Athenaeus, Deipnosophistae 13.54 (Kaibel) and Xenophon, Memorabilia 3.11.1

In this passage Athenaeus quotes Xenophon about Theodote of Athens.
By clicking on the name of Xenophon (in yellow), you can see a reference to the passage of the Memorabilia; by clicking on the reference you can highlight the corresponding words in Athenaeus and in Xenophon.


Bibliography on the passage:

  • D. Ambaglio, ‘I Deipnosofisti di Ateneo e la tradizione storica frammentaria’, in «Athenaeum» 78.1 (1990), pp. 62-63
  • C. Maisonneuve, ‘Les «fragments» de Xénophon dans les Deipnosophistes’, in Athénée et les fragments d’historiens. Actes du colloque de Strasbourg (16-18 juin 2005), éd. par D. Lenfant, Paris 2007, pp. 92-93


Athenaei Naucratitae Dipnosophistarum Libri XV, rec. G. Kaibel. Vol. III Lipsiae 1890 pdf_icon


Ath. Deipn. 13.54 (588d) τὸ δ’ αὐτὸ καὶ Σωκράτης ἐμαντεύσατο περὶ Θεοδότης τῆς Ἀθηναίας, ὥς φησι Ξενοφῶν ἐν Ἀπομνημονεύμασιν· “ὅτι δὲ καλλίστη εἴη καὶ στέρνα κρείττω λόγου παντὸς ἔχοι λέγοντός τινος, ‘ἰτέον ἡμῖν, ἔφη, θεασομένοις τὴν γυναῖκα· οὐ γὰρ δὴ ἀκούουσιν ἔστιν κρῖναι τὸ κάλλος.’ ”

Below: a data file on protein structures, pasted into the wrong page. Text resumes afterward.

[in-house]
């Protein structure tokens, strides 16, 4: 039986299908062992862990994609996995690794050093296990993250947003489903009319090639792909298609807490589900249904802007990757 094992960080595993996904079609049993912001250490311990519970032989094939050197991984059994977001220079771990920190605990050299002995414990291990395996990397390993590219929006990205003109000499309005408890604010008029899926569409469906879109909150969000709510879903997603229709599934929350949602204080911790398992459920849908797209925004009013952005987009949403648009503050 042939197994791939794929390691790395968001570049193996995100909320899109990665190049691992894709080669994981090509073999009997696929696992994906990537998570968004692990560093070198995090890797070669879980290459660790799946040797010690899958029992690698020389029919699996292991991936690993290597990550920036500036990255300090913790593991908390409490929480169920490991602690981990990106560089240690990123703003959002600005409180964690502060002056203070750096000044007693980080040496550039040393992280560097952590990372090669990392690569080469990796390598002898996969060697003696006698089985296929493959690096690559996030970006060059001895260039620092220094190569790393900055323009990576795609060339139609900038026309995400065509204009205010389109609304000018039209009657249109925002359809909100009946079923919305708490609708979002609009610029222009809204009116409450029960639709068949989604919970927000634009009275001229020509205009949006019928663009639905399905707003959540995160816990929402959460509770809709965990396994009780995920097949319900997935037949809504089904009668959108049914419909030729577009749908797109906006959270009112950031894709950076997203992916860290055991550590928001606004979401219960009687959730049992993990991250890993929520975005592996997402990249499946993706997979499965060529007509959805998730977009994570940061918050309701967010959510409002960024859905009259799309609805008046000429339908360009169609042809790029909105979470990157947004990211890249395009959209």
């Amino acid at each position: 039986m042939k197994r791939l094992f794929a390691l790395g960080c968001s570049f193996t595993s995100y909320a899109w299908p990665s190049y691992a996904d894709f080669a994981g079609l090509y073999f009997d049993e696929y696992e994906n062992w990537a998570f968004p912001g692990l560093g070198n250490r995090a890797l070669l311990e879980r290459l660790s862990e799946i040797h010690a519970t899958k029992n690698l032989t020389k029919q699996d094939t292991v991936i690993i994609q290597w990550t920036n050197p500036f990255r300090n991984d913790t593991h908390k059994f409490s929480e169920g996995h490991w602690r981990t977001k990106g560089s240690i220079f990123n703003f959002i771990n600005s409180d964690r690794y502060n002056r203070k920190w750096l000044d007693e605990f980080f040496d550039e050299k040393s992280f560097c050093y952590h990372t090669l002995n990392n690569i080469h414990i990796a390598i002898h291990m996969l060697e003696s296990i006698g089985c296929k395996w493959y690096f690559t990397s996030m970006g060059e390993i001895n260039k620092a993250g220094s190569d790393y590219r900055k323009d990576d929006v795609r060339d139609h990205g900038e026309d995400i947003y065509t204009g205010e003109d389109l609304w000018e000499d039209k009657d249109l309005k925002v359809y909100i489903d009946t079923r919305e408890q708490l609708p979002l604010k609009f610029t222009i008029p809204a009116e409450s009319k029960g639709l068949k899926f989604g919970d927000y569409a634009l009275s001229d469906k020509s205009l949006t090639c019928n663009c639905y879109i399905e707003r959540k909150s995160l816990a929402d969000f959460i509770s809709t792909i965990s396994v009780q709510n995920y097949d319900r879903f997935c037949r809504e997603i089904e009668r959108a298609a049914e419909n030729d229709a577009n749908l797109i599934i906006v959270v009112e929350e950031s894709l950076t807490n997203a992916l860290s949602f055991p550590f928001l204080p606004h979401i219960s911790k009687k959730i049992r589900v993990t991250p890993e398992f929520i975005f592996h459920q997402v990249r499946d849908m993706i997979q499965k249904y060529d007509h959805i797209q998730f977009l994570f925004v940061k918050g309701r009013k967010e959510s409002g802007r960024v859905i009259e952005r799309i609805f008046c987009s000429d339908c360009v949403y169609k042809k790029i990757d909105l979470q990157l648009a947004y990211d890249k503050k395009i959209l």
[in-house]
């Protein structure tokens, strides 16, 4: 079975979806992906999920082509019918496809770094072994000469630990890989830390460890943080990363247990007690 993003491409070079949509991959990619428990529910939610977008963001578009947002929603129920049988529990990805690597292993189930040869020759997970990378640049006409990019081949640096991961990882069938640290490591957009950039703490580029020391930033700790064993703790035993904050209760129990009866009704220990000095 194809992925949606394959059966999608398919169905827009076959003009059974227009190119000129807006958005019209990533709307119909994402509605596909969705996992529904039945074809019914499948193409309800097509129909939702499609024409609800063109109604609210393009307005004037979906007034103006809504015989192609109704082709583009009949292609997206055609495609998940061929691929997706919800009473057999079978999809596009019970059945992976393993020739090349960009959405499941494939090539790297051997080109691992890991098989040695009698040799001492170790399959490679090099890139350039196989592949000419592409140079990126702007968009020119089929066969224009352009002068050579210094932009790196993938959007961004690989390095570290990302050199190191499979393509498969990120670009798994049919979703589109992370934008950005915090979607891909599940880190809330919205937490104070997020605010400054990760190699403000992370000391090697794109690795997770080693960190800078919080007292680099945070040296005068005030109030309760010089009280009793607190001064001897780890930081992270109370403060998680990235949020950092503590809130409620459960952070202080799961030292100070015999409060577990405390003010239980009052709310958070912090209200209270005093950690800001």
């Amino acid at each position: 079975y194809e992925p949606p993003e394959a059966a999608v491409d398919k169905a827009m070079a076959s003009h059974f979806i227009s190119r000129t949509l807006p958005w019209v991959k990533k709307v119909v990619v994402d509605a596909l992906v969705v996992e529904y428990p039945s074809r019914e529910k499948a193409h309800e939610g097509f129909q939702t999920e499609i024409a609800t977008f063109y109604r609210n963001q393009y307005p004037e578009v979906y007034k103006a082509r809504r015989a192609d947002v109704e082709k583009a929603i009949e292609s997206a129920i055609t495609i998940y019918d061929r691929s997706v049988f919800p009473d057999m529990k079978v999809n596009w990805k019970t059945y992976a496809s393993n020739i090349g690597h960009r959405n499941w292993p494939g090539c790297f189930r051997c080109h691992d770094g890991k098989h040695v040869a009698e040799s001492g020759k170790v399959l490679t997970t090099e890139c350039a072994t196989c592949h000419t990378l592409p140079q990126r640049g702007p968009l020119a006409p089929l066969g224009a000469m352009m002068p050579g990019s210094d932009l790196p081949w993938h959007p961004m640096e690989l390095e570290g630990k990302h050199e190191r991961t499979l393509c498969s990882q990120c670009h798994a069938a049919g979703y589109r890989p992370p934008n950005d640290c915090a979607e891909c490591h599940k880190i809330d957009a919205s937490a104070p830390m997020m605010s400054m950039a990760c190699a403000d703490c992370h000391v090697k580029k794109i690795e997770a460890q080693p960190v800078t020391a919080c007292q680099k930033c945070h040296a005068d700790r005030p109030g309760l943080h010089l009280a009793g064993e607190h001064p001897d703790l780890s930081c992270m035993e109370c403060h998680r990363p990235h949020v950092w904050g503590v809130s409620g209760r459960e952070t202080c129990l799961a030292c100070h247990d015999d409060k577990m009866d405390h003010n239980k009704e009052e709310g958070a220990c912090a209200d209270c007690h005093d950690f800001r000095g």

Xenophon. Memorabilia. Oeconomicus. Symposium. Apology, ed. E.C. Marchant. Cambridge, Ma 1923


Xen. Mem. 3.11 (1) Γυναικὸς δέ ποτε οὔσης ἐν τῇ πόλει καλῆς, ᾗ ὄνομα ἦν Θεοδότη, καὶ οἵας συνεῖναι τῷ πείθοντι, μνησθέντος αὐτῆς τῶν παρόντων τινὸς καὶ εἰπόντος ὅτι κρεῖττον εἴη λόγου τὸ κάλλος τῆς γυναικός, καὶ ζωγράφους φήσαντος εἰσιέναι πρὸς αὐτὴν ἀπεικασομένους, οἷς ἐκείνην ἐπιδεικνύειν ἑαυτῆς ὅσα καλῶς ἔχοι, Ἰτέον ἂν εἴη θεασομένους, ἔφη ὁ Σωκράτης· οὐ γὰρ δὴ ἀκούσασί γε τὸ λόγου κρεῖττον ἔστι καταμαθεῖν. καὶ ὁ διηγησάμενος, Οὐκ ἂν φθάνοιτ’, ἔφη, ἀκολουθοῦντες.


Ath. Deipn. 13.54 (588d) Socrates, also, divined the same promise in the case of Theodote of Athens, as Xenophon says in his Memorabilia: “When someone remarked that she was very beautiful and had a bosom beyond the power of any tongue to describe Socrates said, ‘We must go to see the woman; for it is not possible to judge her beauty by hearsay.’ ” (trans. Gulick) Xen. Mem. 3.11 (1) At one time there was in Athens a beautiful woman named Theodote, who was ready to keep company with anyone who pleased her. One of the bystanders mentioned her name, declaring that words failed him to describe the lady's beauty, and adding that artists visited her to paint her portrait, and she showed them as much as decency allowed. “We had better go and see her,” cried Socrates; “of course what beggars description can't very well be learned by hearsay.” (trans. Marchant)